The X-ray observations of the flare taken from the Reuven Ramaty High Energy Solar Spectroscopic Imager (RHESSI) spacecraft reveal two phases of the flare evolution. The first phase is characterized by the altitude decrease of the X-ray looptop (LT) source for approx11 minutes. In the first stages of the development of X-ray spectroscopy by means of diffraction in crystals, the radiation from ordinary technical X-ray tubes was registered. W. H. and W. L. Bragg () used for the analysis a goniometer, where a rocksalt crystal was mounted on the rotating table.


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Hard X-ray/microwave spectroscopy of solar flares Download PDF EPUB FB2

For all three flares, the O VII source volume is found to be smallest at the beginning of the flare, near the time when the impulsive hard X-ray/microwave volume reaches its first maximum. The joint study of hard x ray and microwave observations of solar flares is extremely important because the two complementary ways of viewing the accelerated electrons yield information that cannot be obtained using hard x rays or microwaves alone.

The microwaves can provide spatial information lacking in the hard x rays, and the x ray data can give information on the energy distribution of Author: Dale E. Gary. RELATIVE TIMING AND SPECTRA OF SOLAR FLARE HARD X-RAY SOURCES SÄM KRUCKER 1 1,2 1Space Sciences Lab, University of California, Berkeley, CAU.S.A.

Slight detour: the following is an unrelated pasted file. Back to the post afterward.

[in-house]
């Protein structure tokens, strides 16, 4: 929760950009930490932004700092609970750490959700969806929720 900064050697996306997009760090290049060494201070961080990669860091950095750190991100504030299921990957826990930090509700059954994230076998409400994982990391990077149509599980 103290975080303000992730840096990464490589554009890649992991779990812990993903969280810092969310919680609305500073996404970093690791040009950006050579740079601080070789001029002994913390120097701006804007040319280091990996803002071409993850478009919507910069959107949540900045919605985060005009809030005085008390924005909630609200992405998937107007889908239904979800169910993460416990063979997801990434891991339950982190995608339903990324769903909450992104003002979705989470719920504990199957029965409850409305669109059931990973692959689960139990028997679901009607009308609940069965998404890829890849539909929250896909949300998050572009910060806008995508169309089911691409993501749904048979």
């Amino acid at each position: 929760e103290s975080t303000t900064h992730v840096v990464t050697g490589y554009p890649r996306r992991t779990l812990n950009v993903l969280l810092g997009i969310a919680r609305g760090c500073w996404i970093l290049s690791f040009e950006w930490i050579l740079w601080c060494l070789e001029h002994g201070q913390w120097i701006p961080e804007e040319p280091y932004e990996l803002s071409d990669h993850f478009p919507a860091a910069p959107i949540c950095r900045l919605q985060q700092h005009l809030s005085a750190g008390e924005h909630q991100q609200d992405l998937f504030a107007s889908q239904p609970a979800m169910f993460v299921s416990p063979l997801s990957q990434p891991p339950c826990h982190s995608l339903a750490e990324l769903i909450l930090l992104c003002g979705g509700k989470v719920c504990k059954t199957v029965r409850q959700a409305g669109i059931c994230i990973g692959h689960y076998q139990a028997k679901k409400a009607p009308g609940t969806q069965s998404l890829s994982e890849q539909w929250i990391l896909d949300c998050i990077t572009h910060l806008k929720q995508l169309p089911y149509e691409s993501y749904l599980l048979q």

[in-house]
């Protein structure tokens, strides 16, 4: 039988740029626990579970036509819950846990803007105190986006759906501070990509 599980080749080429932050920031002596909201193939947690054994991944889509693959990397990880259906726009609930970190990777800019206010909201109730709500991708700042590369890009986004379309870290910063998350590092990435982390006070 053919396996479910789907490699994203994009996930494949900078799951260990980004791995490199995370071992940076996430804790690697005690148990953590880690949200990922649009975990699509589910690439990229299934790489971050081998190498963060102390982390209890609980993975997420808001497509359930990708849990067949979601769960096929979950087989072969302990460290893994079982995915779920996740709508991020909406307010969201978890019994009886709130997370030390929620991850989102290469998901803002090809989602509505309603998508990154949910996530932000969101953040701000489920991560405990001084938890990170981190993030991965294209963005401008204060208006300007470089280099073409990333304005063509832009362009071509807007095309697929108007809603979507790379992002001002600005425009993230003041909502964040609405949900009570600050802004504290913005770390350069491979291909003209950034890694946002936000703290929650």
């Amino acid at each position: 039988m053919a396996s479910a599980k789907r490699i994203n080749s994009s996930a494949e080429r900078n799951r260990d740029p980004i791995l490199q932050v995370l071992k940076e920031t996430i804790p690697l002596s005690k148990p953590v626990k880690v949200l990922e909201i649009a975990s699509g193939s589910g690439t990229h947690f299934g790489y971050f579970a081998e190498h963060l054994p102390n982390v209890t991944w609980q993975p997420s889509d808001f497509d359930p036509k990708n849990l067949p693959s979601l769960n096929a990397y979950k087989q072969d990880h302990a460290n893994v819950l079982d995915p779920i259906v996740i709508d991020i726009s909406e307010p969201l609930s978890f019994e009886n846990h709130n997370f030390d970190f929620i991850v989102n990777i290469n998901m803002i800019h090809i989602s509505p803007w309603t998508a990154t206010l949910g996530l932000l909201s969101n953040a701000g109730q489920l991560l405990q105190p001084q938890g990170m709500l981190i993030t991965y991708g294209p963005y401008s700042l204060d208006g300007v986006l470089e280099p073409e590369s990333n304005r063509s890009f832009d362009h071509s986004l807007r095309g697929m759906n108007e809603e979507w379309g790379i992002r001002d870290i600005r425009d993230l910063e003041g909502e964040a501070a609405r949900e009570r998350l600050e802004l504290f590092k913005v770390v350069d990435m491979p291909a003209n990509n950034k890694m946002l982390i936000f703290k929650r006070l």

2Physics Department, University of California, Berkeley, CAU.S.A. (Received 7 August ; accepted 2 September ) Abstract. Hard X-ray lightcurves, spectrograms, images, and.

We analysed the hard X-ray and microwave flux spectra of the solar flare (BATSE No) on 2 Novemberwhich started at UT and ended at UT. In attempting to explain observed hard X-ray and microwave flux from solar flares by a single population of energetic electrons, one has met a serious disc In this paper it is shown that this discrepancy can be removed for impulsive flares by the assumption of a precipitation model for both X-ray and microwave sources and that the magnetic field of – G is required in the microwave emitting Cited by: The typical characteristics of the hard X-ray emission of impulsive solar flares are examined.